‘Darlings’ takes a strong stance on domestic violence | The Express Tribune

Bollywood actor Alia Bhatt’s maiden production Darlings was released on Netflix on Friday. The film, starring Bhatt as the protagonist alongside Vijay Varma as Hamza, Shefali Shah as Bhatt’s mother, Shamsu, and Roshan Mathew as Zulfi, revolved around a darker take on domestic violence.

The first reviews of the film are finally out and the Jasmeet K Reen’s directorial has managed to ruffle some feathers. Hindustan Times terms the film as a thoughtful approach to domestic violence albeit its flaws. “In parts, the story does bother you when domestic violence is used as a ploy to trigger laughs — a woman sticking by her husband despite being abused, a man showing no sign of regret or for his actions, silent spectators shown as caricatures,” the publication commented.

“At a time when more progressive and empowering stories are being liked by audiences, Darlings make you sit back and think, ‘Did we really need a film like this to make a point or give a message?’ At times, the film appears to be dealing with the situation at a surface level and does not seem to want to delve deeper into figuring out the psyche of such men, who think domestic violence is normal and just blame it on alcohol,” the review further read.

Talking about the well the actors had donned their parts in the movie, Hindustan Times says that the performances in Darlings take the cake. “Bhatt is in full form; her quirky lines, dialogue delivery, vulnerable expressions and emotional meltdowns help connect with her on a deeper level. In fact, in some portions, she reminded me of Gully Boy’s Safeena,” the review shared. “Playing her onscreen mother is Shah, who delivers a phenomenal performance, and is way more restrained as compared to her recent outings in Humans and Jalsa. Shah is endearing, strong and lends the apt support to Bhatt’s story.”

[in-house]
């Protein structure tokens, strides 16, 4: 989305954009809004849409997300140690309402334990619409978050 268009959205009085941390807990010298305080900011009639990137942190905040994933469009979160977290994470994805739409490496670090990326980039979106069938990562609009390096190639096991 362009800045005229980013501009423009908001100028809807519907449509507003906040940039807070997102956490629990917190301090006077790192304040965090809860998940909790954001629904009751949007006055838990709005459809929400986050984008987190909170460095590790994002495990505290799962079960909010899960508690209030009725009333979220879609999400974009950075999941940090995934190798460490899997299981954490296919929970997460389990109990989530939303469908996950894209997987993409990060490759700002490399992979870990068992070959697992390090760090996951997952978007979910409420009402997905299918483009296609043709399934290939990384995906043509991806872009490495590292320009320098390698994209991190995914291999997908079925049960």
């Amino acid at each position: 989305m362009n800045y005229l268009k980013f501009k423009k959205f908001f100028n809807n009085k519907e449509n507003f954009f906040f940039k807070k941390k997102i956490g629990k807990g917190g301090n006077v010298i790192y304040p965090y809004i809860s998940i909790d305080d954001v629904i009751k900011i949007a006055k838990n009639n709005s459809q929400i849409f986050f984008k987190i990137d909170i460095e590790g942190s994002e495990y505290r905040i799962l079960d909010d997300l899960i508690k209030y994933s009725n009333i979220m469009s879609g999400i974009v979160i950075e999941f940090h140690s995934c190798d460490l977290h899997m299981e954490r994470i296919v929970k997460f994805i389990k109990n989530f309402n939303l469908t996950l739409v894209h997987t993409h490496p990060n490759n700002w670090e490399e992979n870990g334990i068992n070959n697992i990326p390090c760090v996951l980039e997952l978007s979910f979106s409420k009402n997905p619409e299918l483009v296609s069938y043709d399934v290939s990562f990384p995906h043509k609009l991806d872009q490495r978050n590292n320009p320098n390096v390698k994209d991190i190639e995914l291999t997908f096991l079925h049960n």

The Hindu, too, was rather impressed by Bhatt’s well-fleshed-out film. “Dismantling the crutches that help patriarchy saunter into living rooms, Darlings is a quirky social thriller that eventually almost reduces to a well-made public service film on domestic violence. The good thing is director Jasmeet K Reen inadvertently acknowledges the progression before the end credits roll,” The Hindu’s review read. “Darlings says that when it comes to domestic violence, there are no gray areas. It doesn’t allow an abusive husband to fall into the safety net of social conditioning and eating and drinking habits. The creature is born with a sense of entitlement and expresses it when he imagines provocation from the so-called weaker sex.”

Pinkvilla shared that this Jasmeet K Reen directorial is a strong statement on domestic violence. “It may attract a plethora of opinions on the route that the filmmaker has chosen to make her point, but hopefully, it will at least get people discussing the subject a lot more,” the outlet observed. “That’s not all that the film has to offer. It also makes you ponder upon topics like alcoholism and its impact on the family, superstition, manipulations, jealousy, karma, and the impact on the parents’ lives and their choices on their kids.”

It further elaborated, “All these aspects have been beautifully weaved in a story, but almost all are presented in an entertaining manner. Characters have been sketched out well with the right amount of contrast, grey shades, and innocence, which makes them both real and relatable. Kudos to writers Parveez Sheikh and Jasmeet K Reen for churning out a wholesome script.”

Helmed by debutant director Reen, the music score for the film is composed by filmmaker-composer Vishal Bhardwaj. Darlings, co-produced with Shah Rukh Khan’s Red Chillies Entertainment, marks Bhatt’s second collaboration with King Khan after Dear Zindagi.

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